Chapter 5 : A New Friend
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I woke up the following morning and seriously considered staying home sick.
It was completely irrational, of course, and therefore I did no such thing. I did, however, have an unpleasant sensation in the pit of my stomach all day. I suppose it could be called butterflies, though it felt as though they were tap-dancing instead of fluttering around benignly. Tap-dancing while wearing wooden clogs.
“Are you alright, Audrey?” asked Noah an hour before the workday was over, as I tapped my quill in an erratic rhythm against my desk while editing a report.
“What?” I jumped a bit. “Yes. Yes, I’m fine.”
He grinned broadly. “You don’t go out enough. You’re all wound up.”
I let out a nervous laugh and accidentally changed the word cauldron to Caledonia.
“We’re going out again - you should join us. Can’t keep refusing forever, you know!”
“Oh…where are you going today?” I knew perfectly well I wouldn’t be joining them but thought I ought to act interested, as they were starting to think I wasn’t interested in socializing with them. Actually, they probably believed I was just antisocial in general.
Lionel was bouncing around the room at that moment and offered, “Boggart’s Hideaway again. Noah fancies the bartender.” Noah colored but didn’t deny it.
“It sounds great,” I replied, “but I’ve made plans already…”
Noah crossed his arms and looked unconvinced. “What are you doing this time?”
“I’m…meeting a friend.” I let it drop at that.
As expected, my office mates all left about half an hour before the workday was actually over. In the next hour, I didn’t get a single bit of work done.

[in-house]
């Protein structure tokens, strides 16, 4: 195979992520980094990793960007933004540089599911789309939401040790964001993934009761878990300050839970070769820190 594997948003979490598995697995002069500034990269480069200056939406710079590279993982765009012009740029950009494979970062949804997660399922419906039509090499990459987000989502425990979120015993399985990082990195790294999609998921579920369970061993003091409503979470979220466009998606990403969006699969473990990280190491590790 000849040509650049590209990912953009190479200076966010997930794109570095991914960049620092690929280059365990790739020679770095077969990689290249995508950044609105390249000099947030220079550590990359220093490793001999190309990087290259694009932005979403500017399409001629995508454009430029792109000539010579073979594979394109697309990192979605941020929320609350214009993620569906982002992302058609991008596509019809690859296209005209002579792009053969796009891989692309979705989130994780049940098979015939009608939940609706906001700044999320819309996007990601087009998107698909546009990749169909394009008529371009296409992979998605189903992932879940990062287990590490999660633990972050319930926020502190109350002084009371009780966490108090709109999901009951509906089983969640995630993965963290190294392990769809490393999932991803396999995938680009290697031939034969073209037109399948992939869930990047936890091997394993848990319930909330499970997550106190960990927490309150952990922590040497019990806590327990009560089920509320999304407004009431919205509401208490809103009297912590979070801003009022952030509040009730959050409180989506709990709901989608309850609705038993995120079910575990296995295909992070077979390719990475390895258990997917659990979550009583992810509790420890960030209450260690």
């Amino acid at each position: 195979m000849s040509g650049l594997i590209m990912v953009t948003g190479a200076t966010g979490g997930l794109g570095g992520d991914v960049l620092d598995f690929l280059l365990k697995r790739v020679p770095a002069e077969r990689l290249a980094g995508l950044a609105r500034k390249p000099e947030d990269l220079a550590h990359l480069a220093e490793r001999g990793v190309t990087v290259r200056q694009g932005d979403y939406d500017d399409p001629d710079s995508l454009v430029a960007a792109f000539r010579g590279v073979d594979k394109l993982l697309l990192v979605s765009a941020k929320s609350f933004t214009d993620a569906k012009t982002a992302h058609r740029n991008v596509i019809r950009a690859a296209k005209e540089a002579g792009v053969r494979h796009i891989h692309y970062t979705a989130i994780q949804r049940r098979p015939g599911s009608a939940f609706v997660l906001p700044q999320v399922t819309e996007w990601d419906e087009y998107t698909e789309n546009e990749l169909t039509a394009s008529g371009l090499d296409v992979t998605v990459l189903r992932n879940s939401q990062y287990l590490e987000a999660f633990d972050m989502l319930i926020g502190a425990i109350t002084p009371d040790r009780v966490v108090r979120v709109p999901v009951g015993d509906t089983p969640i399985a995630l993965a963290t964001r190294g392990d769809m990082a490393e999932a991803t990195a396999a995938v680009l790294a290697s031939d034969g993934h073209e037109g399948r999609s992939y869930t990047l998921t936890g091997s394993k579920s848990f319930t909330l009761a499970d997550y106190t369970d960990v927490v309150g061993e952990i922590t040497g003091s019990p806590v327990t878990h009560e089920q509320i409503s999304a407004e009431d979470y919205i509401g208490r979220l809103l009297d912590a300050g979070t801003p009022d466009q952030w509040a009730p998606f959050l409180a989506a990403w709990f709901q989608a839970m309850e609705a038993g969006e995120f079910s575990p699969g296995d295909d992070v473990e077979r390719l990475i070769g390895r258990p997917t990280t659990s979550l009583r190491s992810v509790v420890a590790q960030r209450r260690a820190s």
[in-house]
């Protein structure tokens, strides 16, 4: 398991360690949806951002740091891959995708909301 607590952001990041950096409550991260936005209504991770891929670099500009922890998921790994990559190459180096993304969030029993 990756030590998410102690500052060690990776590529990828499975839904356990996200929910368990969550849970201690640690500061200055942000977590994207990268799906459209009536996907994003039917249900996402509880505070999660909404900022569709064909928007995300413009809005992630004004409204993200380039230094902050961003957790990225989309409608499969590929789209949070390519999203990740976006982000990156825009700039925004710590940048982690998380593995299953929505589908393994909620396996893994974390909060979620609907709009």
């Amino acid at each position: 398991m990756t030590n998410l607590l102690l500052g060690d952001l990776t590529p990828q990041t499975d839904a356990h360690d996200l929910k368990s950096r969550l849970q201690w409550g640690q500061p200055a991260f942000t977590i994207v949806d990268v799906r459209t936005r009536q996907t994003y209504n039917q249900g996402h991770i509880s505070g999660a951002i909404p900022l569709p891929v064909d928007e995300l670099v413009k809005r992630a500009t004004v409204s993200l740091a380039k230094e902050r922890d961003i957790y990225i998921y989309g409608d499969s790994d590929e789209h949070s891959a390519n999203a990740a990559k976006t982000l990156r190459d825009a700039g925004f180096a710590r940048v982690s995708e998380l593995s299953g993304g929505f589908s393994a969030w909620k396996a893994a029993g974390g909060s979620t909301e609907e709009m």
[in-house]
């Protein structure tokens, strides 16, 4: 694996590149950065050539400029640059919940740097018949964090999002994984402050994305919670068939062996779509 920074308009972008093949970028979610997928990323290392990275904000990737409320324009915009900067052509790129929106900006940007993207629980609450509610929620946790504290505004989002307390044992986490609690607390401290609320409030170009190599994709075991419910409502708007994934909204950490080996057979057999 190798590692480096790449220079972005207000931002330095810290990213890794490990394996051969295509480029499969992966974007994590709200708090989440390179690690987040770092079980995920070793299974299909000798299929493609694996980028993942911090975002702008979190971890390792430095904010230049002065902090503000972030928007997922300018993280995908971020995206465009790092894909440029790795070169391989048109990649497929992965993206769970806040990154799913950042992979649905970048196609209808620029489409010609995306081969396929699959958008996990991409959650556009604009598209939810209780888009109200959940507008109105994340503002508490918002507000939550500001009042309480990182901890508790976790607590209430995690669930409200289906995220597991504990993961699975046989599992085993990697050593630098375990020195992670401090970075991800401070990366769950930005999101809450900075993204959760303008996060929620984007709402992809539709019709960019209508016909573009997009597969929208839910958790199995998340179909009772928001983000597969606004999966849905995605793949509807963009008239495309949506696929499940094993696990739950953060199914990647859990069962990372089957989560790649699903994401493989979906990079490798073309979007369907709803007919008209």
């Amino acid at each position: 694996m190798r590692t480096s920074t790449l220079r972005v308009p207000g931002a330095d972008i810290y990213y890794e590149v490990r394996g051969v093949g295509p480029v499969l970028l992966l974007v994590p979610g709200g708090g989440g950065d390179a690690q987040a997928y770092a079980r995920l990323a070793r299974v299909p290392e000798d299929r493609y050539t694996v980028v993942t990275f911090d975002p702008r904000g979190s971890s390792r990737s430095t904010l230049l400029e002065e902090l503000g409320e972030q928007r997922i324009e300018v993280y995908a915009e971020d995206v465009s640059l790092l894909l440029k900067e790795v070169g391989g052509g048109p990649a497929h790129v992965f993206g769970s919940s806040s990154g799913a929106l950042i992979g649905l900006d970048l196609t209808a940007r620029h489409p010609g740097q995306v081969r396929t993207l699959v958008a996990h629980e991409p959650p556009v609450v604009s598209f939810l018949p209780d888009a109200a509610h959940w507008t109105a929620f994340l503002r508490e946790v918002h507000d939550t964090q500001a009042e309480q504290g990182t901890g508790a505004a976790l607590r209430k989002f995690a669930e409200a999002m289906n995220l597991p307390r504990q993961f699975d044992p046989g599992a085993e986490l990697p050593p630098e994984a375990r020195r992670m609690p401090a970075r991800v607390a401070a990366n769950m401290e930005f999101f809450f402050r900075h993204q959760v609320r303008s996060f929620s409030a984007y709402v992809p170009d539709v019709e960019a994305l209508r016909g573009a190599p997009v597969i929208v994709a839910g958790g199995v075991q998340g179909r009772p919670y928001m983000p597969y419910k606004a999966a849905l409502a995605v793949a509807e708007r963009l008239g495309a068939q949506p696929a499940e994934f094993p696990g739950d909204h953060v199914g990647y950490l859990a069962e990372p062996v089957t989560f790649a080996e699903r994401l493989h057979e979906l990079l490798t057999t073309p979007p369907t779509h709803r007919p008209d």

I did, however, tap my foot anxiously, smooth my hair about seventy-five times, pace across the room, sit down, stand up, sit down again, adjust my dress, and practice as much French conjugation as I could remember. I then repeated all of the above three or four times.
I also felt like an idiot.
What on earth was wrong with me? I was only going out for a friendly drink with someone I thought I could get along with. Darcy was fantastic, but it was about time I made a new friend, wasn’t it?
Never mind that he was tall. And polite. And serious about work, a rare trait in guys my age. And looked like Buddy Holly, adorable glasses and everything.
Nothing to be nervous about. Except for the fact that, once he got to know me, he was going to find out that I had absolutely no personality and that would be that.
I resumed my fidgeting.
Halfway through my silent conjugation of réussir, a familiar pair of glasses appeared at the doorway.
“You’re here,” he said, sounding almost surprised.